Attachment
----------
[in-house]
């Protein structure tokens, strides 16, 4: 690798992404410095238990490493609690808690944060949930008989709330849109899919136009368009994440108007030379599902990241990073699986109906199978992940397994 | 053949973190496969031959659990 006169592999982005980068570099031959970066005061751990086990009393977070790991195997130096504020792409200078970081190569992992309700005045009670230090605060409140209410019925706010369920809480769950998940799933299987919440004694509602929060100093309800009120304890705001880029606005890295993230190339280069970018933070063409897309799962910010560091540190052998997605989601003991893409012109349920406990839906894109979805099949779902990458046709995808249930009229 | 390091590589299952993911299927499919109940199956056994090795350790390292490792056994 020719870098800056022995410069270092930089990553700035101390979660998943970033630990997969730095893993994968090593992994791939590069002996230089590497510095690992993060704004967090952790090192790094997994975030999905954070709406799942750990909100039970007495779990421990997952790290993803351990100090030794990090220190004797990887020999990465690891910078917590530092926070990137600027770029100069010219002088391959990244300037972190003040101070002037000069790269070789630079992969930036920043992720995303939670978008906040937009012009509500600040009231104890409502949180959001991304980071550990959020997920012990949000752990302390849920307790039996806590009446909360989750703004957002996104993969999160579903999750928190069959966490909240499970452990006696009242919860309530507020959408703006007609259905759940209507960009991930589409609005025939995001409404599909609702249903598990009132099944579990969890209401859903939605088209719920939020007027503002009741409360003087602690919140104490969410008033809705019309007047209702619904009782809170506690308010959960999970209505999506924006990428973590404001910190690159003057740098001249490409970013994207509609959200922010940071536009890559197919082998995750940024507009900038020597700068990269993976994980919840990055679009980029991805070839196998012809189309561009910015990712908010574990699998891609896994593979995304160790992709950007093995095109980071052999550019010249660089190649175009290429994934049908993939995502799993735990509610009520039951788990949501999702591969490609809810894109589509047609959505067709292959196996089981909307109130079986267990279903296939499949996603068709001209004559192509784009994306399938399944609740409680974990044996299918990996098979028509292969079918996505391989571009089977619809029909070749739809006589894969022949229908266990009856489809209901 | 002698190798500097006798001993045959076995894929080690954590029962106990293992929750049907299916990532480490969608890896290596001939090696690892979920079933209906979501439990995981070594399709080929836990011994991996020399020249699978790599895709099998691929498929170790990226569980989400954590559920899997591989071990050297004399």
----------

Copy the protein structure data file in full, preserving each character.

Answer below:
[in-house]
């Protein structure tokens, strides 16, 4: 690798992404410095238990490493609690808690944060949930008989709330849109899919136009368009994440108007030379599902990241990073699986109906199978992940397994 | 053949973190496969031959659990 006169592999982005980068570099031959970066005061751990086990009393977070790991195997130096504020792409200078970081190569992992309700005045009670230090605060409140209410019925706010369920809480769950998940799933299987919440004694509602929060100093309800009120304890705001880029606005890295993230190339280069970018933070063409897309799962910010560091540190052998997605989601003991893409012109349920406990839906894109979805099949779902990458046709995808249930009229 | 390091590589299952993911299927499919109940199956056994090795350790390292490792056994 020719870098800056022995410069270092930089990553700035101390979660998943970033630990997969730095893993994968090593992994791939590069002996230089590497510095690992993060704004967090952790090192790094997994975030999905954070709406799942750990909100039970007495779990421990997952790290993803351990100090030794990090220190004797990887020999990465690891910078917590530092926070990137600027770029100069010219002088391959990244300037972190003040101070002037000069790269070789630079992969930036920043992720995303939670978008906040937009012009509500600040009231104890409502949180959001991304980071550990959020997920012990949000752990302390849920307790039996806590009446909360989750703004957002996104993969999160579903999750928190069959966490909240499970452990006696009242919860309530507020959408703006007609259905759940209507960009991930589409609005025939995001409404599909609702249903598990009132099944579990969890209401859903939605088209719920939020007027503002009741409360003087602690919140104490969410008033809705019309007047209702619904009782809170506690308010959960999970209505999506924006990428973590404001910190690159003057740098001249490409970013994207509609959200922010940071536009890559197919082998995750940024507009900038020597700068990269993976994980919840990055679009980029991805070839196998012809189309561009910015990712908010574990699998891609896994593979995304160790992709950007093995095109980071052999550019010249660089190649175009290429994934049908993939995502799993735990509610009520039951788990949501999702591969490609809810894109589509047609959505067709292959196996089981909307109130079986267990279903296939499949996603068709001209004559192509784009994306399938399944609740409680974990044996299918990996098979028509292969079918996505391989571009089977619809029909070749739809006589894969022949229908266990009856489809209901 | 002698190798500097006798001993045959076995894929080690954590029962106990293992929750049907299916990532480490969608890896290596001939090696690892979920079933209906979501439990995981070594399709080929836990011994991996020399020249699978790599895709099998691929498929170790990226569980989400954590559920899997591989071990050297004399």